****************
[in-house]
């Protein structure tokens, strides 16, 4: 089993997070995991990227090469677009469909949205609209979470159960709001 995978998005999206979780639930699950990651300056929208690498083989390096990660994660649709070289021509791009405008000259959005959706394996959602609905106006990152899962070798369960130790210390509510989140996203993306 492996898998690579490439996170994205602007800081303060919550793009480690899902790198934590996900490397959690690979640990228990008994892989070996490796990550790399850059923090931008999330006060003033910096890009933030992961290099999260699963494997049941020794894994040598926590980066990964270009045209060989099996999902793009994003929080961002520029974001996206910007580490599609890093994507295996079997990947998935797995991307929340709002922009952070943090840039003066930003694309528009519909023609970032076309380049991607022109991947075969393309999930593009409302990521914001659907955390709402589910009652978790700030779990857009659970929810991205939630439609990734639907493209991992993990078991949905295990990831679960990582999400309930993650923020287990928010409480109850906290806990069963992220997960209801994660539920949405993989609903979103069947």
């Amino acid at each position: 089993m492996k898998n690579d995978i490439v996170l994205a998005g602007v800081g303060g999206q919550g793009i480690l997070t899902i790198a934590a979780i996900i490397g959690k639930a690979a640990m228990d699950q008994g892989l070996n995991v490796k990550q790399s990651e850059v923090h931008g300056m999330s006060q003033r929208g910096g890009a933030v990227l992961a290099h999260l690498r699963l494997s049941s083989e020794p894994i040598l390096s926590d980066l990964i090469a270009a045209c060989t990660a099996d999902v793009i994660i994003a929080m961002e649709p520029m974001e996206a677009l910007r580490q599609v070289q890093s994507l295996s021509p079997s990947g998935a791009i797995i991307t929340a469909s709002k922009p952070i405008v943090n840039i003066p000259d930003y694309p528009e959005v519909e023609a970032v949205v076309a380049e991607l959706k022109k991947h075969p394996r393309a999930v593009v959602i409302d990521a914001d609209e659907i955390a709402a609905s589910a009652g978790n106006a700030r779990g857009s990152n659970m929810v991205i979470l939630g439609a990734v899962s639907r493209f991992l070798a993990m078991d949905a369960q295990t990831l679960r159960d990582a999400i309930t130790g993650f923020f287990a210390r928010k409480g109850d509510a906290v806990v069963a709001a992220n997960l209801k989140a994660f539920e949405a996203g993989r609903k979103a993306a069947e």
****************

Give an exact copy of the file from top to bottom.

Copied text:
[in-house]
């Protein structure tokens, strides 16, 4: 089993997070995991990227090469677009469909949205609209979470159960709001 995978998005999206979780639930699950990651300056929208690498083989390096990660994660649709070289021509791009405008000259959005959706394996959602609905106006990152899962070798369960130790210390509510989140996203993306 492996898998690579490439996170994205602007800081303060919550793009480690899902790198934590996900490397959690690979640990228990008994892989070996490796990550790399850059923090931008999330006060003033910096890009933030992961290099999260699963494997049941020794894994040598926590980066990964270009045209060989099996999902793009994003929080961002520029974001996206910007580490599609890093994507295996079997990947998935797995991307929340709002922009952070943090840039003066930003694309528009519909023609970032076309380049991607022109991947075969393309999930593009409302990521914001659907955390709402589910009652978790700030779990857009659970929810991205939630439609990734639907493209991992993990078991949905295990990831679960990582999400309930993650923020287990928010409480109850906290806990069963992220997960209801994660539920949405993989609903979103069947």
């Amino acid at each position: 089993m492996k898998n690579d995978i490439v996170l994205a998005g602007v800081g303060g999206q919550g793009i480690l997070t899902i790198a934590a979780i996900i490397g959690k639930a690979a640990m228990d699950q008994g892989l070996n995991v490796k990550q790399s990651e850059v923090h931008g300056m999330s006060q003033r929208g910096g890009a933030v990227l992961a290099h999260l690498r699963l494997s049941s083989e020794p894994i040598l390096s926590d980066l990964i090469a270009a045209c060989t990660a099996d999902v793009i994660i994003a929080m961002e649709p520029m974001e996206a677009l910007r580490q599609v070289q890093s994507l295996s021509p079997s990947g998935a791009i797995i991307t929340a469909s709002k922009p952070i405008v943090n840039i003066p000259d930003y694309p528009e959005v519909e023609a970032v949205v076309a380049e991607l959706k022109k991947h075969p394996r393309a999930v593009v959602i409302d990521a914001d609209e659907i955390a709402a609905s589910a009652g978790n106006a700030r779990g857009s990152n659970m929810v991205i979470l939630g439609a990734v899962s639907r493209f991992l070798a993990m078991d949905a369960q295990t990831l679960r159960d990582a999400i309930t130790g993650f923020f287990a210390r928010k409480g109850d509510a906290v806990v069963a709001a992220n997960l209801k989140a994660f539920e949405a996203g993989r609903k979103a993306a069947e």